Israeli Journalist Nitzan Horowitz Elected Chairman of Left-wing Party Meretz

Horowitz, who served as a Knesset member twice, overcame current chairwoman Tamar Zandberg; he is the first openly gay man to head an Israeli political party

Nitzan Horowitz and Meretz lawmaker Ilan Gilon embracing after it was announced the journalist was elected to chair the party, Tel Aviv, June 27, 2019.
Tomer Appelbaum

Nitzan Horowitz was voted Thursday chairman of Israeli left-wing party Meretz, overcoming current chairwoman Tamar Zandberg.

1,043 members of the party's committee elected Horowitz, with 81 percent of the committee members participating in the vote.

The results are likely to impact a potential merger between Meretz and the Labor Party or the new, yet-to-be-named party former Prime Minister Ehud Barak announced he was launching on Wednesday.

Sources in the party assessed that Zandberg, who emphasized Jewish-Arab partnership in her campaign, would have struggled to lead a move to join forces with Barak, who is not favored by the Arab sector. Horowitz has not publicly ruled out the option of merging with Barak's slate.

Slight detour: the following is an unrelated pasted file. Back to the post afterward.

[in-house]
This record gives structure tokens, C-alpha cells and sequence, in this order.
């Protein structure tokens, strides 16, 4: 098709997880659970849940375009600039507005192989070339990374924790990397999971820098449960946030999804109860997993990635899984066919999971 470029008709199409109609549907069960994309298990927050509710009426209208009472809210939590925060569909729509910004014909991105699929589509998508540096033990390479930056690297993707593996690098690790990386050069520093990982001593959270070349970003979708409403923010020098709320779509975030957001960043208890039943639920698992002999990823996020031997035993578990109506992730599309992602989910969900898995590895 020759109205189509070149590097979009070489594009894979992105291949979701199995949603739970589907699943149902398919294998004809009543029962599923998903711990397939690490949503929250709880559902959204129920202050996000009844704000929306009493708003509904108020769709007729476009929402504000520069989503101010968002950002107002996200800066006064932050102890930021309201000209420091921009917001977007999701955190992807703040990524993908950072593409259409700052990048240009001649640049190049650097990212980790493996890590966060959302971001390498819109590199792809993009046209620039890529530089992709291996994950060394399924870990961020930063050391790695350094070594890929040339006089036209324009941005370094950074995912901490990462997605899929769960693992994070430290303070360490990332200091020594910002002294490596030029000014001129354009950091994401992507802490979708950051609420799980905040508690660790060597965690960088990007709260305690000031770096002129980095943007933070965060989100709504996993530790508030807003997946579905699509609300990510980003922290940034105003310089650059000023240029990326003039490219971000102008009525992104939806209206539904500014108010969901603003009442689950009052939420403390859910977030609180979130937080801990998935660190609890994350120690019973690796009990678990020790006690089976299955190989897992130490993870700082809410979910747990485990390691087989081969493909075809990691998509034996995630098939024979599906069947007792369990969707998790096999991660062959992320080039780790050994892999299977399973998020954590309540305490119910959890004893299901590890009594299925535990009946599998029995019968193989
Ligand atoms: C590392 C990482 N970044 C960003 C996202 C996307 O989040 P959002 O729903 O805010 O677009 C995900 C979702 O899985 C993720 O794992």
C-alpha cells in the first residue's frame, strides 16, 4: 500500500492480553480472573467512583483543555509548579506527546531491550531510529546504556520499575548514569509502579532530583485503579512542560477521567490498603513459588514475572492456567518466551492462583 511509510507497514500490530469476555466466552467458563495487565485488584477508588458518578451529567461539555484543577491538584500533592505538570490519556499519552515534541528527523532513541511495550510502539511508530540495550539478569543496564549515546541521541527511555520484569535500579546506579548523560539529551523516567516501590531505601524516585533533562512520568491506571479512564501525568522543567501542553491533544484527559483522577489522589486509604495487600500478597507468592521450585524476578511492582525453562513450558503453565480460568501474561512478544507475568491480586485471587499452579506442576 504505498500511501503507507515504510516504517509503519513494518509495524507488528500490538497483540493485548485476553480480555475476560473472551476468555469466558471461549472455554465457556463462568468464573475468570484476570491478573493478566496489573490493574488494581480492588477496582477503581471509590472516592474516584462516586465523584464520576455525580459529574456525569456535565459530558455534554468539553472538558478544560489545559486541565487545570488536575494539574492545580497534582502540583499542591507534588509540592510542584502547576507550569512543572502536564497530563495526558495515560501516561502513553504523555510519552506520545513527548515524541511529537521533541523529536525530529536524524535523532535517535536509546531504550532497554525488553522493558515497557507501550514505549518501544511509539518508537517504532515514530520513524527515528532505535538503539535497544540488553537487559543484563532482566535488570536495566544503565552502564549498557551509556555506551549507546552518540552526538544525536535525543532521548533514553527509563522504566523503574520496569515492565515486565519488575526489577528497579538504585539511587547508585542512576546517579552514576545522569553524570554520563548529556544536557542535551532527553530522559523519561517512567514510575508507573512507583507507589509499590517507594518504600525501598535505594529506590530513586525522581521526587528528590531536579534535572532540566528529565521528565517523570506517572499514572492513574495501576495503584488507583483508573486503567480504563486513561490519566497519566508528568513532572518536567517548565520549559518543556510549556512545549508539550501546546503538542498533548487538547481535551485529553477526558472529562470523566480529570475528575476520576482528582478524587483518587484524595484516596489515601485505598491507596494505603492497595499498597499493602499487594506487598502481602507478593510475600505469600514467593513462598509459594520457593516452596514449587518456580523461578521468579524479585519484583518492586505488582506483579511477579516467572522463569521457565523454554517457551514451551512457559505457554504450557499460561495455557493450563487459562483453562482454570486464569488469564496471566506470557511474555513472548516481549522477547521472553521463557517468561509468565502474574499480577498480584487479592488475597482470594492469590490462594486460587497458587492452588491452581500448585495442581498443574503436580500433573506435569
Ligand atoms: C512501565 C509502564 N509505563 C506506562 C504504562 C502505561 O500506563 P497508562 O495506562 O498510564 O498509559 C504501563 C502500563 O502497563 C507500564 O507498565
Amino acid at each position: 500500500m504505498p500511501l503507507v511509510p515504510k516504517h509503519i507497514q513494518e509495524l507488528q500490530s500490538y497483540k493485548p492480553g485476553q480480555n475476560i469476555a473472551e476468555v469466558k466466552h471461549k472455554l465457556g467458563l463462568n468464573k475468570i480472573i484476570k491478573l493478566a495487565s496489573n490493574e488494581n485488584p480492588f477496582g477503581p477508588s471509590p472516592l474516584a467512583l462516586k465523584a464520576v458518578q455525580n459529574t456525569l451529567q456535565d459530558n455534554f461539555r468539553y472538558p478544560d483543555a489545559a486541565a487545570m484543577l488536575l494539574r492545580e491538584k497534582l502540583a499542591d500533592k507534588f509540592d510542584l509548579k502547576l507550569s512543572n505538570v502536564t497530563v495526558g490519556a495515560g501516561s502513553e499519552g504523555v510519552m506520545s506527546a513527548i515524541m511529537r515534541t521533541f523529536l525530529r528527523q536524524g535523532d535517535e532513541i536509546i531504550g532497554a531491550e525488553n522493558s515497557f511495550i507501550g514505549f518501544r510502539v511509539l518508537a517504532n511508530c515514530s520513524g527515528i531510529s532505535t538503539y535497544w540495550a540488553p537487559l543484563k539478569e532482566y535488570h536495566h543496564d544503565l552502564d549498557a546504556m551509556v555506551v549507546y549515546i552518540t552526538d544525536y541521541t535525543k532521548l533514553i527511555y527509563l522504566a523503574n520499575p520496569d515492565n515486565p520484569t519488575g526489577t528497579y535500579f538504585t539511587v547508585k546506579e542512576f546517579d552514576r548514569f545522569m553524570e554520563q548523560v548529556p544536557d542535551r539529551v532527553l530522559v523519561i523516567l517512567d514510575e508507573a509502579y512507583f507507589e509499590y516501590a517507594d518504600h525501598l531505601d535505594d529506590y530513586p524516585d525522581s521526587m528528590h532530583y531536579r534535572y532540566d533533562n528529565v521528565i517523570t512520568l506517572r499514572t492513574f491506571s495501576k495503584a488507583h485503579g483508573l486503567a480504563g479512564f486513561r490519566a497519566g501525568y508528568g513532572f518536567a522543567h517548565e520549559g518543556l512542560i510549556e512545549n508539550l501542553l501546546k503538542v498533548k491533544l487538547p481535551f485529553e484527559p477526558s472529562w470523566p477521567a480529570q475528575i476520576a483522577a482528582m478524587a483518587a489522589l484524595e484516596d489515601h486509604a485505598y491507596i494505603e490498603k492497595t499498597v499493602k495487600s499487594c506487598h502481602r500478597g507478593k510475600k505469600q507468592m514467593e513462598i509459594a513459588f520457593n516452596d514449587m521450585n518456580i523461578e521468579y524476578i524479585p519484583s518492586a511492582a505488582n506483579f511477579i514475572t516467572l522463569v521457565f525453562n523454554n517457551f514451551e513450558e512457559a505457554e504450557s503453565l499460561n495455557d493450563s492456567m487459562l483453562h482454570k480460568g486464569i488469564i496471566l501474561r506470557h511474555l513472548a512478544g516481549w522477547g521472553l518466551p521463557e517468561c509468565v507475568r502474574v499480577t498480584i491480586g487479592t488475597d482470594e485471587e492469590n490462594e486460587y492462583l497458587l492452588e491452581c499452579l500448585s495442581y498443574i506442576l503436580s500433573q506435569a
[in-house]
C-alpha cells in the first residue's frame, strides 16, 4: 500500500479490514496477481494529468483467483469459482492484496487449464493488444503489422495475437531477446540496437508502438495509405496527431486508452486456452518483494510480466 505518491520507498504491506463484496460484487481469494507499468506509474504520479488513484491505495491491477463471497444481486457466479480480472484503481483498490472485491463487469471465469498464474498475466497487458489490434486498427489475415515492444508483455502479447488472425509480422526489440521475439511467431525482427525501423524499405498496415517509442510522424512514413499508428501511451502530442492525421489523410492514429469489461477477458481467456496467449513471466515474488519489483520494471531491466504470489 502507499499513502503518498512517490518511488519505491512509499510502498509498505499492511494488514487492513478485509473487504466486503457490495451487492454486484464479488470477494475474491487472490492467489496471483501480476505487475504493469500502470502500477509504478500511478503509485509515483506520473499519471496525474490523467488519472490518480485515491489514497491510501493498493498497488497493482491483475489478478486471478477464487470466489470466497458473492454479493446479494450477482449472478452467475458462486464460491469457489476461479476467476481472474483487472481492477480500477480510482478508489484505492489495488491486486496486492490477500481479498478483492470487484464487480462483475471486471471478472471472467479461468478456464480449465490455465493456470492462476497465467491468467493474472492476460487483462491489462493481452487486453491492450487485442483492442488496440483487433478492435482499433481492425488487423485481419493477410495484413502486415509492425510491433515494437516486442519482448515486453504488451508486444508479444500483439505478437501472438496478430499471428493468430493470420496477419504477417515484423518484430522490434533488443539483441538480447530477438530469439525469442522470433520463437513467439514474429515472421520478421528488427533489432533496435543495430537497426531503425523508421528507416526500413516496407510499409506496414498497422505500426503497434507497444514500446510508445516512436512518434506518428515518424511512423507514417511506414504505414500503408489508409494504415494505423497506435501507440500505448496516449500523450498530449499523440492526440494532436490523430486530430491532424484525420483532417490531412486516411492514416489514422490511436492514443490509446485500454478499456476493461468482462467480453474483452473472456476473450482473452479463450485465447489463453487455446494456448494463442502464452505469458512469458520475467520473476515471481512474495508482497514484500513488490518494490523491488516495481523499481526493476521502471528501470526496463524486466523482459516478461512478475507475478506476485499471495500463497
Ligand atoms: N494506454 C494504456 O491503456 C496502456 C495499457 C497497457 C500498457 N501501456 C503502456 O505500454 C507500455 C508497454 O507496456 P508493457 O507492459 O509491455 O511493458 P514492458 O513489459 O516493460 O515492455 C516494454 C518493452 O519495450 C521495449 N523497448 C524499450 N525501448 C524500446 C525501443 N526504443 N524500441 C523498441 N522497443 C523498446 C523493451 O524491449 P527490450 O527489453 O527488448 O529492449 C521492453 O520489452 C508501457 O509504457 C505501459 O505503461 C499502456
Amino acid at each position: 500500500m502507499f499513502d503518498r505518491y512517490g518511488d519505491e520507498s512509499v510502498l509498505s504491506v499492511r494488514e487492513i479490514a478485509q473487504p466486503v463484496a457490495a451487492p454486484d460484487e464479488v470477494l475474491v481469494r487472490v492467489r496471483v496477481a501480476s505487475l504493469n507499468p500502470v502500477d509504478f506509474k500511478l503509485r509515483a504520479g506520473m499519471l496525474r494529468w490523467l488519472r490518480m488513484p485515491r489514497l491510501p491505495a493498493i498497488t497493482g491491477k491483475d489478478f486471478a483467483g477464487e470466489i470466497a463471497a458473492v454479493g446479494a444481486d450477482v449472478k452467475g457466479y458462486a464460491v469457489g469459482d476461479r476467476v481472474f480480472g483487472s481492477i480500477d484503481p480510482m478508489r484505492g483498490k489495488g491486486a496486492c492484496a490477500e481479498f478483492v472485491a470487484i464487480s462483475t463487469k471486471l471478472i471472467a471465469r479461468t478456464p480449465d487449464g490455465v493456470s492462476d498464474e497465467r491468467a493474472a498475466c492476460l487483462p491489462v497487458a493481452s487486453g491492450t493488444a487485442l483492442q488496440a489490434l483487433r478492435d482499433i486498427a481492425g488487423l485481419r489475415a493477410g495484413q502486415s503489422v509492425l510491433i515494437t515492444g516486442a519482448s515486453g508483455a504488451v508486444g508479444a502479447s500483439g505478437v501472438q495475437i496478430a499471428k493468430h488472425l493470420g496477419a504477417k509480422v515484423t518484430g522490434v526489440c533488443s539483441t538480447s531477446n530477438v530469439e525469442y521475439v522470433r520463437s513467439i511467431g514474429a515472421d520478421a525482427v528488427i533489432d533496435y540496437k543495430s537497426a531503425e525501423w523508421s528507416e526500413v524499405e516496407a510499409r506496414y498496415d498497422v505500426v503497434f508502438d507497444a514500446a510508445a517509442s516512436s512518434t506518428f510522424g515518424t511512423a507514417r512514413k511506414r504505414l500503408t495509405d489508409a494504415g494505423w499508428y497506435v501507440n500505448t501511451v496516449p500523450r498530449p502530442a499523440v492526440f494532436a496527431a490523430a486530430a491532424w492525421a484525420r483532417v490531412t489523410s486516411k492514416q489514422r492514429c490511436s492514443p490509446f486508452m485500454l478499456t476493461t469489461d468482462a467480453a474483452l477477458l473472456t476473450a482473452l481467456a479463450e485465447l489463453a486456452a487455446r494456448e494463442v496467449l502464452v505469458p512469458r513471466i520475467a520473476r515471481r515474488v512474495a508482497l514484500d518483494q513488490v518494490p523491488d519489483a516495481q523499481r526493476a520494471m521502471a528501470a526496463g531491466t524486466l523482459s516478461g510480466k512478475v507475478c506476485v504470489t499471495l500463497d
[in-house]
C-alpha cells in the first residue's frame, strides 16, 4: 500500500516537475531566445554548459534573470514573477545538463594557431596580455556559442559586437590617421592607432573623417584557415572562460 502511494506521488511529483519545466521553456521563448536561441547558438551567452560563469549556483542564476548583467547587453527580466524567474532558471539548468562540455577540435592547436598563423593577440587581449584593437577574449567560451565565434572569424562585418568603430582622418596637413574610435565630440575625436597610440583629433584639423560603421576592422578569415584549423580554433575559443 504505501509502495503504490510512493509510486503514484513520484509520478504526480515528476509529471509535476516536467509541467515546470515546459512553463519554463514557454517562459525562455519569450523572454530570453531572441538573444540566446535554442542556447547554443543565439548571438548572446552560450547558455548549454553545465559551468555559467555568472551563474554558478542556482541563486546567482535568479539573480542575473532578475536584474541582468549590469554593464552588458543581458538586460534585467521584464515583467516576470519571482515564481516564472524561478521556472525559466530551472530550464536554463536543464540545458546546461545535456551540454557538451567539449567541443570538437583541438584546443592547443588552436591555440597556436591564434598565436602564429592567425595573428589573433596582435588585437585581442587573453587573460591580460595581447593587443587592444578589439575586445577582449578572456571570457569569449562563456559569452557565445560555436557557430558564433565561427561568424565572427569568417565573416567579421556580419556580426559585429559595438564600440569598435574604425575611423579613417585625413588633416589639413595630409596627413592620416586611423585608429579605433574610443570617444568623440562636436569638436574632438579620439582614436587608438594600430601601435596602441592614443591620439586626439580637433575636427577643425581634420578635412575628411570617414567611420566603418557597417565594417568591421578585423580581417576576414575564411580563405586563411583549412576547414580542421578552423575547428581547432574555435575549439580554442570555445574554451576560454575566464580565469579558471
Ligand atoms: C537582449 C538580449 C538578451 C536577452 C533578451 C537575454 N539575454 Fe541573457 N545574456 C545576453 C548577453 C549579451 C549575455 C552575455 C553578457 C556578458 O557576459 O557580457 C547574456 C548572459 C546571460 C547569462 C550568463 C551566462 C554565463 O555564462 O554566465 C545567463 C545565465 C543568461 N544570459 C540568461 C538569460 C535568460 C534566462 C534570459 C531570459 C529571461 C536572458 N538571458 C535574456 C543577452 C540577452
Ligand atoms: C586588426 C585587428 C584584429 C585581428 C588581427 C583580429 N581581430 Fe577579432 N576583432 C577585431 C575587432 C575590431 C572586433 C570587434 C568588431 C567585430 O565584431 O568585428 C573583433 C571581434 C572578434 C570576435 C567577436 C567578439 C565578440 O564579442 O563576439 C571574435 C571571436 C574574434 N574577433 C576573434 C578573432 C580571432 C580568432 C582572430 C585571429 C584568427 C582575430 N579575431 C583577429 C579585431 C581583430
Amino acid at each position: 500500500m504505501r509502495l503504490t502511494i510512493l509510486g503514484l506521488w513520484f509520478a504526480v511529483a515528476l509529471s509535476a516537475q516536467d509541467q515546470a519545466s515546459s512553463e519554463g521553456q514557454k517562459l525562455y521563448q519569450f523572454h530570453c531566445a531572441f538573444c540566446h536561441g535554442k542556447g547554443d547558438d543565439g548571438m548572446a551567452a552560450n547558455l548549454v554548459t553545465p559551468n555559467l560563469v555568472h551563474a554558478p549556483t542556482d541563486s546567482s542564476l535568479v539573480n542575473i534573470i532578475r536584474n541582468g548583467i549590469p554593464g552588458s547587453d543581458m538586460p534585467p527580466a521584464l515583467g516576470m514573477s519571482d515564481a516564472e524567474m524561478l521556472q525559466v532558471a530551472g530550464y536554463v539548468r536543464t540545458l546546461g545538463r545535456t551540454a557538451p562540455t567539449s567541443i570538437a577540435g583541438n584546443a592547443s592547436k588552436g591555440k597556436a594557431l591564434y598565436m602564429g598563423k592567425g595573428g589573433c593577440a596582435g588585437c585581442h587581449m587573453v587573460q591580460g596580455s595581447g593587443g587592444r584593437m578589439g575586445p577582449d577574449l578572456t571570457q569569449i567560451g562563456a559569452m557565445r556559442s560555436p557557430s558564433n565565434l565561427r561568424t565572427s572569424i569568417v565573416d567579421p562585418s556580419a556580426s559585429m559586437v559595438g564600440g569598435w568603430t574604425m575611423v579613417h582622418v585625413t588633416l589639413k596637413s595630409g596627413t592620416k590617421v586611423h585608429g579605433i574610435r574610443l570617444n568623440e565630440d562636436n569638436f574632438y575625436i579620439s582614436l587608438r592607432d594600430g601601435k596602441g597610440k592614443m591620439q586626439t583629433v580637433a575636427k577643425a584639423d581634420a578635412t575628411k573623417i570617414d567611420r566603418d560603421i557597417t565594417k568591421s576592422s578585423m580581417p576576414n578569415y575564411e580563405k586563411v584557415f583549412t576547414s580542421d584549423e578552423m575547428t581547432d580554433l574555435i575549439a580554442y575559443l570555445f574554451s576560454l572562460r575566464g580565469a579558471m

>> Read more: How Israeli Arab voters saved Meretz, the Druze got payback and kibbutzniks broke tradition

Horowitz, an Israeli journalist, Haaretz columnist and politician who served as a two-term Knesset member for Meretz in the past, pledged to help the party as well as the entire Israeli left wing recover from blows it suffered in the recent election.

He has said that he would make the struggle against religious coercion and the fight for social justice the focal points of the party's agenda. "Meretz will join forces with whoever is close to us in their values and opinions," he said on Thursday. "We have a large base and many people who support us. Meretz is an anchor, and it's important for as many people as possible to rally around us."

Speaking after the results were announced, Horowitz, the first openly gay man to lead an Israeli party, highlighted the fact that he is "the first member of the LGBTQ community to be the chief of a political party in Israel."

"It's not surprising that this is happening in Meretz. I'm certain that in several years this will become a thing of course. Meretz doesn't treat members of the LGBTQ community as fig leaves. We will fight for our freedom to live a free life and have equal rights in this country," he added. 

Horowitz also called on Arab Israeli citizens to support Meret ahead of the September 17 ballot.